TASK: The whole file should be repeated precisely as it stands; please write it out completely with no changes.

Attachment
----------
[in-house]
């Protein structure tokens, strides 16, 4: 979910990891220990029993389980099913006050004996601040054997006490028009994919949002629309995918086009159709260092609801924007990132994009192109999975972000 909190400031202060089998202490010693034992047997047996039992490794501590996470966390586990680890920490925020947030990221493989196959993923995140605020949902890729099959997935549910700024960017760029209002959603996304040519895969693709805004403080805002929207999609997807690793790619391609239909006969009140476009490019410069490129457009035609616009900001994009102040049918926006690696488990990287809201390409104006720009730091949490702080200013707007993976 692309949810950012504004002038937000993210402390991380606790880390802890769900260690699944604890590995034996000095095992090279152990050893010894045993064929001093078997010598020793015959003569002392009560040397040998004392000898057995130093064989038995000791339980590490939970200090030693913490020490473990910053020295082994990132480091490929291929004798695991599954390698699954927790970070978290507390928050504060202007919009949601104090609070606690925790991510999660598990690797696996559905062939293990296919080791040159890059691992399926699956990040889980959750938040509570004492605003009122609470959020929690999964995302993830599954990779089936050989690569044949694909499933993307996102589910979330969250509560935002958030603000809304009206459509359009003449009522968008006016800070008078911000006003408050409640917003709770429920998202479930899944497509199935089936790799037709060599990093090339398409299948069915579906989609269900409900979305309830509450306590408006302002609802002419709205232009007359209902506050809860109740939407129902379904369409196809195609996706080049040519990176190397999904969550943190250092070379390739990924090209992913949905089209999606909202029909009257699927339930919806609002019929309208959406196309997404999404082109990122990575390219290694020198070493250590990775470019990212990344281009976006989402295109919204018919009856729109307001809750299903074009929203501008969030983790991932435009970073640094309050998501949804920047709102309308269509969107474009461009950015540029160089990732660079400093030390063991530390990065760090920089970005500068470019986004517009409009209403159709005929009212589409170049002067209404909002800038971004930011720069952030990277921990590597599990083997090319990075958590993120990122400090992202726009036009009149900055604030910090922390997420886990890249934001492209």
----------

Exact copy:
[in-house]
């Protein structure tokens, strides 16, 4: 979910990891220990029993389980099913006050004996601040054997006490028009994919949002629309995918086009159709260092609801924007990132994009192109999975972000 909190400031202060089998202490010693034992047997047996039992490794501590996470966390586990680890920490925020947030990221493989196959993923995140605020949902890729099959997935549910700024960017760029209002959603996304040519895969693709805004403080805002929207999609997807690793790619391609239909006969009140476009490019410069490129457009035609616009900001994009102040049918926006690696488990990287809201390409104006720009730091949490702080200013707007993976 692309949810950012504004002038937000993210402390991380606790880390802890769900260690699944604890590995034996000095095992090279152990050893010894045993064929001093078997010598020793015959003569002392009560040397040998004392000898057995130093064989038995000791339980590490939970200090030693913490020490473990910053020295082994990132480091490929291929004798695991599954390698699954927790970070978290507390928050504060202007919009949601104090609070606690925790991510999660598990690797696996559905062939293990296919080791040159890059691992399926699956990040889980959750938040509570004492605003009122609470959020929690999964995302993830599954990779089936050989690569044949694909499933993307996102589910979330969250509560935002958030603000809304009206459509359009003449009522968008006016800070008078911000006003408050409640917003709770429920998202479930899944497509199935089936790799037709060599990093090339398409299948069915579906989609269900409900979305309830509450306590408006302002609802002419709205232009007359209902506050809860109740939407129902379904369409196809195609996706080049040519990176190397999904969550943190250092070379390739990924090209992913949905089209999606909202029909009257699927339930919806609002019929309208959406196309997404999404082109990122990575390219290694020198070493250590990775470019990212990344281009976006989402295109919204018919009856729109307001809750299903074009929203501008969030983790991932435009970073640094309050998501949804920047709102309308269509969107474009461009950015540029160089990732660079400093030390063991530390990065760090920089970005500068470019986004517009409009209403159709005929009212589409170049002067209404909002800038971004930011720069952030990277921990590597599990083997090319990075958590993120990122400090992202726009036009009149900055604030910090922390997420886990890249934001492209």